You can see the impact of Plaza and Louvre in the chart on the left, which shows the dollar against the yen. The fall of the dollar began in 1985 and then ended (for a while) in 1987. Eventually, after the Louvre unpublished bands system had broken up, the dollar fell to unsustainable levels. By 1995 the yen/dollar rate was down to 80. Then came the third key G7 meeting in Washington in April that year. It declared that the fall of the dollar had gone too far. It took a week or two for the markets to believe them, but as you can see, that was indeed the turning point, for the dollar has been rising against the yen pretty steadily since then.
Moral: when there has been a foreign exchange market error - driving currencies to unsustainable levels - G7 meetings can be very effective at bringing the markets back to their senses. But they cannot do much more. In particular, when they become an excuse for trying to persuade countries to do something they don't want to, they will disappoint; as they did last weekend.
This raises two questions. The first is: if G7 cannot help, what is the mechanism that will enable Japan to cope with recession and continental Europe to cope with unemployment? The second is: at what stage does G7 become useful again?
The answer to the first lies in close, dispassionate, apolitical study of the British model. Our experience is very interesting both to Japan and to the Continent, more interesting than that of the US because the scale of the reforms in the UK have been much greater and the starting point less favourable.
Thus the market reforms made by the UK in the 1980s are now being studied closely in Japan to see if there are lessons that can be applied. Japan's version of the City's Big Bang of 1986 is a good example. And if only continental Europe could carry out a non-politicised analysis of job-creation in the UK, it would have much to learn.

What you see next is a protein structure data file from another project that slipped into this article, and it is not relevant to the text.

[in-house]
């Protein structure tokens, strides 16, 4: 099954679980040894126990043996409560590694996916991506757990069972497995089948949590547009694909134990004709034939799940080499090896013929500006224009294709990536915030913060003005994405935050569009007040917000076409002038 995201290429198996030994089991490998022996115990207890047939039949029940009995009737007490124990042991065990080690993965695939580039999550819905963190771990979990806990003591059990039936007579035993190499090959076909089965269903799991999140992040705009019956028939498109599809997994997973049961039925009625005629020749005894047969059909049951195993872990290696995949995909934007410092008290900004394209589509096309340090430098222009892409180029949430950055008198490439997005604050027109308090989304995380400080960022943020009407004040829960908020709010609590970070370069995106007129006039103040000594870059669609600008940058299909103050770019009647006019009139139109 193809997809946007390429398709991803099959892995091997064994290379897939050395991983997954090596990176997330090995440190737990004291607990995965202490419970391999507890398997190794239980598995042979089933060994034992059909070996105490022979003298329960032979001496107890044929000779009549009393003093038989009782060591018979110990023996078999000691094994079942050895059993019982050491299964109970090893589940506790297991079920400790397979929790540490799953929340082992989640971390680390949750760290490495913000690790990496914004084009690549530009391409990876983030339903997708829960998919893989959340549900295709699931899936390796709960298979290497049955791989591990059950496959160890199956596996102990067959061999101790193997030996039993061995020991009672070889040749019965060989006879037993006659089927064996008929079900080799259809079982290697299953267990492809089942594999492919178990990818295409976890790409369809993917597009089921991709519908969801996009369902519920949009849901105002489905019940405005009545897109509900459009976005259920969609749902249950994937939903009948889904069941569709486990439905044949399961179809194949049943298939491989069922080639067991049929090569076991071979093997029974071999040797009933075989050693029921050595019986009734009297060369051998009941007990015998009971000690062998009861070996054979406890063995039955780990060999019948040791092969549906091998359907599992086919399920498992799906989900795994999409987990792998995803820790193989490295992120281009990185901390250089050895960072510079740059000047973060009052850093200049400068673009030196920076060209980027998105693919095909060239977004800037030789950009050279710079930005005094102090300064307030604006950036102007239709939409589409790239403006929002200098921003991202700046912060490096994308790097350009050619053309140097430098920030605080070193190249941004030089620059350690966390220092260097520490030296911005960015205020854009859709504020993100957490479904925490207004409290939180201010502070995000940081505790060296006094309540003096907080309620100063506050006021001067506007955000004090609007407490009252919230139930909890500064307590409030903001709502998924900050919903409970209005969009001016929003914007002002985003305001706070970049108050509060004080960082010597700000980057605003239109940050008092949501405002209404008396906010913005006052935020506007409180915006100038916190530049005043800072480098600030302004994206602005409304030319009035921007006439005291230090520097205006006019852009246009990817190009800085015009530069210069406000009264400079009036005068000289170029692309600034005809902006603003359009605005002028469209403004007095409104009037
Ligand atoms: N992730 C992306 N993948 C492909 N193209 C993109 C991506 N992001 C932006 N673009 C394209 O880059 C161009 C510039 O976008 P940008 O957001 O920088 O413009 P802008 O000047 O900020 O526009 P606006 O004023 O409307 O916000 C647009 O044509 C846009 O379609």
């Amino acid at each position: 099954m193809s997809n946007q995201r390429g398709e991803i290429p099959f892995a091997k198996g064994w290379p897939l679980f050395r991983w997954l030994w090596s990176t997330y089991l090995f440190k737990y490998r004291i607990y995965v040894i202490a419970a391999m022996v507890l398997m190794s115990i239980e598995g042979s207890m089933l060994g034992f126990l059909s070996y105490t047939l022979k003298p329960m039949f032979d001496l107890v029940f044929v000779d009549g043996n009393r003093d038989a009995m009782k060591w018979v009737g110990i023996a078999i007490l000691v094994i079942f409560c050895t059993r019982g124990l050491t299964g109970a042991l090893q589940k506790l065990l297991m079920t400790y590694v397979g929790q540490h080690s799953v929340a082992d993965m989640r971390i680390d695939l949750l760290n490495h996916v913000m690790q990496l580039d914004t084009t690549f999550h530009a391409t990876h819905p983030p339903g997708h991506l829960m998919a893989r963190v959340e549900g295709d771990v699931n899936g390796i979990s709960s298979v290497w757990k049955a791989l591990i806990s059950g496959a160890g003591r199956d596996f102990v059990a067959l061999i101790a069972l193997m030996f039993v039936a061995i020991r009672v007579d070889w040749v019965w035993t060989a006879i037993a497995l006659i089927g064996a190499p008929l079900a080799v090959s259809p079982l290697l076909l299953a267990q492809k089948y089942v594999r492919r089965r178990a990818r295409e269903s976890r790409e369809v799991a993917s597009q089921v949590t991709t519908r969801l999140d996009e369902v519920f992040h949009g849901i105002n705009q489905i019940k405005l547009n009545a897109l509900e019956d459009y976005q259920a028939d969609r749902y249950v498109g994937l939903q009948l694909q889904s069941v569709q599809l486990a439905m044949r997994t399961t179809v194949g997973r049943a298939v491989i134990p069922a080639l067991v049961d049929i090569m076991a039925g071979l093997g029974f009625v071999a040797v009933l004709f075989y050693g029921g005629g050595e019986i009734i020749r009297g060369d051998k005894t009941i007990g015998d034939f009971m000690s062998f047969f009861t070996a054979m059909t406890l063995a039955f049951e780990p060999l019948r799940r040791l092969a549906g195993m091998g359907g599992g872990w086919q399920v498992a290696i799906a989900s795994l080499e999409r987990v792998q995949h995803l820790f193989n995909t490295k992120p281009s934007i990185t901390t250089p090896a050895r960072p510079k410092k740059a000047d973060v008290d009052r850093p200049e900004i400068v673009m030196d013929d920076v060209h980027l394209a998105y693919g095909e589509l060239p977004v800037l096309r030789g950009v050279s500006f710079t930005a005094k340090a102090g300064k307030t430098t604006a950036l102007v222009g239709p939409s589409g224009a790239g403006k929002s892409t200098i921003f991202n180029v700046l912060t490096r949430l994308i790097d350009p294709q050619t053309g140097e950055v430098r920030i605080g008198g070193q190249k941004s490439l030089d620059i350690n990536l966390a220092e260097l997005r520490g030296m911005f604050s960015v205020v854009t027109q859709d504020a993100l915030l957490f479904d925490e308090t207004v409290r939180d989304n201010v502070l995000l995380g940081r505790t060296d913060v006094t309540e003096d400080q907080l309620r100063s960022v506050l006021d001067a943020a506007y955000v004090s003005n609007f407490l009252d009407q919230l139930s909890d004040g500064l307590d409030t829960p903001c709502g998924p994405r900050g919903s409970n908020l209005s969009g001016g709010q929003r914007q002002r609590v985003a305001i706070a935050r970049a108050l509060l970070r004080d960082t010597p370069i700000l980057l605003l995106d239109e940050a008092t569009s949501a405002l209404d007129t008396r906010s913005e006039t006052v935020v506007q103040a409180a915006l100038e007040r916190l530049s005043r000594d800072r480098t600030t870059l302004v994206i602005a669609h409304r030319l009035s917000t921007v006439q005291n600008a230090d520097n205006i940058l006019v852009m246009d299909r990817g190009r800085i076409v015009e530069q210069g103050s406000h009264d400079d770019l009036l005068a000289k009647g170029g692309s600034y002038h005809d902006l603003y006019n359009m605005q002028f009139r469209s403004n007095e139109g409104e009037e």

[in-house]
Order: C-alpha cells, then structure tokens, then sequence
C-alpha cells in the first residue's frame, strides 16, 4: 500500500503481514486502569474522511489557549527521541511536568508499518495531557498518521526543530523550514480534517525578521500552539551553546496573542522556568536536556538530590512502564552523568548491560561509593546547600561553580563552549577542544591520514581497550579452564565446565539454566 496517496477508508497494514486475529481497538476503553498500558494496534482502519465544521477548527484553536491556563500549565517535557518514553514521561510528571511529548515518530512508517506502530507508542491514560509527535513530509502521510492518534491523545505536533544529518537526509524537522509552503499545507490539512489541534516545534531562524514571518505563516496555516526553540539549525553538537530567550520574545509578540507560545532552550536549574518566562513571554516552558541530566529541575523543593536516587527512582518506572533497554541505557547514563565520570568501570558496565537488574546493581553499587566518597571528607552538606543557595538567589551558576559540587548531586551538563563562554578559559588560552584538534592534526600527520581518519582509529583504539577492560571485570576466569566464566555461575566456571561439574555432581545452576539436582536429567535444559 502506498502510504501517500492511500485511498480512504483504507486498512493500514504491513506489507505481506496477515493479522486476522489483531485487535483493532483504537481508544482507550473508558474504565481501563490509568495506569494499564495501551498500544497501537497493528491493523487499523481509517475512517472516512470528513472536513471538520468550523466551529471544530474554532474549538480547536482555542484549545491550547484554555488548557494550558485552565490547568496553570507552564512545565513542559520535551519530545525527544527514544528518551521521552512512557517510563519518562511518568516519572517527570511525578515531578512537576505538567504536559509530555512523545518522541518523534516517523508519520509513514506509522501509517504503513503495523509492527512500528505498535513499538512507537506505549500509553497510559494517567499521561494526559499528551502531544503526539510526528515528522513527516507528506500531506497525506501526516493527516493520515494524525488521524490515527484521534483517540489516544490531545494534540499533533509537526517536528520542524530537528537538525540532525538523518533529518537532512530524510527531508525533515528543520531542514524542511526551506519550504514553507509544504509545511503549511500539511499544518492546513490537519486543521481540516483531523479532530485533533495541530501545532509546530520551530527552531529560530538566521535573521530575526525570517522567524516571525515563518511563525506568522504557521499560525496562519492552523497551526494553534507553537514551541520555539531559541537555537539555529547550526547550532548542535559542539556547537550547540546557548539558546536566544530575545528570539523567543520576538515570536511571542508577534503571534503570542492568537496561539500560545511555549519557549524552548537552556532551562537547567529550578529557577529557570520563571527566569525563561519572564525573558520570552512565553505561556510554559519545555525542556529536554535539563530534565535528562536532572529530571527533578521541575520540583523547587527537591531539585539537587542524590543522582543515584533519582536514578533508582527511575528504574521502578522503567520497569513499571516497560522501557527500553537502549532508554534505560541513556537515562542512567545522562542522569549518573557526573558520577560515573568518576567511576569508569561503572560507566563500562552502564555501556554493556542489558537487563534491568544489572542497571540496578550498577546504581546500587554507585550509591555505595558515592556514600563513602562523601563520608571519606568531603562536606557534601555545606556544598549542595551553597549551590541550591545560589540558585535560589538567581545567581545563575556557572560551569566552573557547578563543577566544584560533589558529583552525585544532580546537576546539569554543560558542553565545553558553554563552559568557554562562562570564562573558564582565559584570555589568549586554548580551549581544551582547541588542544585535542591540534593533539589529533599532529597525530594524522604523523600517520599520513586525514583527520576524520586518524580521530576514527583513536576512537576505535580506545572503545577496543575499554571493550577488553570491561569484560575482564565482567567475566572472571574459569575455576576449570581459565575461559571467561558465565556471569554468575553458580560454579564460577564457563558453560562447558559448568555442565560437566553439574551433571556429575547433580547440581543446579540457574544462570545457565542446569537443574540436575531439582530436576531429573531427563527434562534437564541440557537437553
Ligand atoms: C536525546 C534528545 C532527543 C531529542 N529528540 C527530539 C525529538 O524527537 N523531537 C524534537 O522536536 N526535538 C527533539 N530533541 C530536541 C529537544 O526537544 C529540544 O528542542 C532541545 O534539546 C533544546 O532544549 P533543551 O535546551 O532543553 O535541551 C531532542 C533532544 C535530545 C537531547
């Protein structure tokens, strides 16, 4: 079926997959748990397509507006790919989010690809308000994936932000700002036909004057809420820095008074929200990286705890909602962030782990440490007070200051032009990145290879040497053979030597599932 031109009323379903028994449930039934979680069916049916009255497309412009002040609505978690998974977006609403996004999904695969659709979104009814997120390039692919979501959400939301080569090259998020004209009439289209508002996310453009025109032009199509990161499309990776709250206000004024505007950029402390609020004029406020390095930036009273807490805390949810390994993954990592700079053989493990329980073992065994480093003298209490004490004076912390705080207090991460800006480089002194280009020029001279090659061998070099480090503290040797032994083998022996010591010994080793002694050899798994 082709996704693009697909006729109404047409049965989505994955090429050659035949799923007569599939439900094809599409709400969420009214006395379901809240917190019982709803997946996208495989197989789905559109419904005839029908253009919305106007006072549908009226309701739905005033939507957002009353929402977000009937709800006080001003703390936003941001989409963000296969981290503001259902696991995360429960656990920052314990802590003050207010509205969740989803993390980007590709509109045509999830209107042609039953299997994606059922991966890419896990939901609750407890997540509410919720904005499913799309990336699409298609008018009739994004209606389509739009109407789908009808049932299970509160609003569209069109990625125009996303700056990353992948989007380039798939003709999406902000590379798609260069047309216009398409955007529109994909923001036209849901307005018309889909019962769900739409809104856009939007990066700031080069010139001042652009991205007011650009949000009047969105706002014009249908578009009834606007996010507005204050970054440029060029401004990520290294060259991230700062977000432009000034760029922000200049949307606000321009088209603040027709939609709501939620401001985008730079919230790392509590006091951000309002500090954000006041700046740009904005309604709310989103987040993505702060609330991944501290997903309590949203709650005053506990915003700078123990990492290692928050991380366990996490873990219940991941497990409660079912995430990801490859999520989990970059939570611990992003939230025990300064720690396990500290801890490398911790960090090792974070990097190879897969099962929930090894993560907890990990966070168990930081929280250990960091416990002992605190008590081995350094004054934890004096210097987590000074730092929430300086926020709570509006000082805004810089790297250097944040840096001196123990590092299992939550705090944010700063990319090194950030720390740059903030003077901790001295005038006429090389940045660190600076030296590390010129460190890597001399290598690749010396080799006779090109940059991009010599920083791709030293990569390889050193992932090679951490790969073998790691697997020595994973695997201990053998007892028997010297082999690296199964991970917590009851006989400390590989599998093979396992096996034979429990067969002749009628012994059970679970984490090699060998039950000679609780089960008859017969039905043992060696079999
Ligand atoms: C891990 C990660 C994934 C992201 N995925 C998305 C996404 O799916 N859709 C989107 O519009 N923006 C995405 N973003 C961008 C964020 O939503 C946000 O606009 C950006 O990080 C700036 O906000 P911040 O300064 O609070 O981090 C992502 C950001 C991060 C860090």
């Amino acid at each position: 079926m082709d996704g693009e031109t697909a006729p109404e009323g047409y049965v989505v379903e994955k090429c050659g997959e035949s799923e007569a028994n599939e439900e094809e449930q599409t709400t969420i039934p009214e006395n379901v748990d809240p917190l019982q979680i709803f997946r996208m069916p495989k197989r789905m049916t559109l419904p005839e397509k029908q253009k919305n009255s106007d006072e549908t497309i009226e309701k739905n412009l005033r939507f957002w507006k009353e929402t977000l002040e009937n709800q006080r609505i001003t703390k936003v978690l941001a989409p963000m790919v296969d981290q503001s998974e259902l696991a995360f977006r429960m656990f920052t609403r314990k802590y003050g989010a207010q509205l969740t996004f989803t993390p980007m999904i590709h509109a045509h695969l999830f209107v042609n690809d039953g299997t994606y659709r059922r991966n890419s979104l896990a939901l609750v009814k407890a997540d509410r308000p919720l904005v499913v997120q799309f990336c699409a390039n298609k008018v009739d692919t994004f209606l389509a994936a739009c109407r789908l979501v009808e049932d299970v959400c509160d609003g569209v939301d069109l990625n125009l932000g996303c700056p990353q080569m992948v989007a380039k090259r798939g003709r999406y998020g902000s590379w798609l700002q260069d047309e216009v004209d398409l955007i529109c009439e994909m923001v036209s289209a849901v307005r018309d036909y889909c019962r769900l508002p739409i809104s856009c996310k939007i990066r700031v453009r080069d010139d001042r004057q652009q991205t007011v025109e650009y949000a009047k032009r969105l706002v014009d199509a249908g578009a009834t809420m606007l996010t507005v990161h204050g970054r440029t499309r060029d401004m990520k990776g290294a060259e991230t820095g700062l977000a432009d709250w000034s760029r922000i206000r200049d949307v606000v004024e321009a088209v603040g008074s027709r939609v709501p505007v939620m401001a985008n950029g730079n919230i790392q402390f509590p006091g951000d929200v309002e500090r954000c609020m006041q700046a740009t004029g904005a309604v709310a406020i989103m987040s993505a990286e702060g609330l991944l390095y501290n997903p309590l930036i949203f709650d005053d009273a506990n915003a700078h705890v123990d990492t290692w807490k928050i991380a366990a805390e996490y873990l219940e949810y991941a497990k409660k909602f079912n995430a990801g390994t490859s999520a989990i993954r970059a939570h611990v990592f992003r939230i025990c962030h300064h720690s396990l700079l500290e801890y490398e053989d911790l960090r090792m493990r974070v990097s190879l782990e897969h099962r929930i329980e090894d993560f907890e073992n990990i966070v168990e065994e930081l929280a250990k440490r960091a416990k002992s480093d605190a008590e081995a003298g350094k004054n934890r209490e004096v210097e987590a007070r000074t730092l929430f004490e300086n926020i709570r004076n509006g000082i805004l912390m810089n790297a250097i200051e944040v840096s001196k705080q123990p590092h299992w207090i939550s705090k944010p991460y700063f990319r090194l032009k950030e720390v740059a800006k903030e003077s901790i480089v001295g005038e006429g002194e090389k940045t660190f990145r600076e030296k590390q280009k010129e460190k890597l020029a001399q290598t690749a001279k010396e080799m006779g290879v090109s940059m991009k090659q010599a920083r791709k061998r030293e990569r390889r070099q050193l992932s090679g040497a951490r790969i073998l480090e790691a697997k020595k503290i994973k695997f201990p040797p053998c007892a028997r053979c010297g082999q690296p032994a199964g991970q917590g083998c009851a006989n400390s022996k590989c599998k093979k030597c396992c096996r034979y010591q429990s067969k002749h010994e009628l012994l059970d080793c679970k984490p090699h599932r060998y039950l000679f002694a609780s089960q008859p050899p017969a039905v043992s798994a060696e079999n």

If the UK has turned out to be lucky in getting the reforms over early, Japan and continental Europe are fortunate in having a model. They ought to be able to use the model as a guide not only on how to make structural change, but also on how to avoid the collateral damage which structural change inflicted. They ought to be able to improve on our model, though there is only patchy evidence at the moment of their desire to learn from it. I suspect that the reform process, both in Japan and on the Continent, will be a 10-year-plus job, not a three- to five-year one.
Where does this leave a body such as the G7? There are gigantic imbalances in the world which will need to be tackled soon if they are not to damage the world economy. The graph on the right shows one of the most alarming: the way Japan has become the world's largest creditor nation and the US the world's largest debtor. This cannot go on. Graphs do not head in one direction for ever.
This is not a currency problem; it is structural one. So there is no quick fix, but the G7 is the one top-level body able to talk about it and, in particular, to try to persuade both sides that it is not in their mutual self-interest to allow such a build-up of claims on the other. When you hear that a G7 meeting is discussing a subject like that, rather than lack of demand in Japan and lack of jobs in Europe, expect useful action to follow.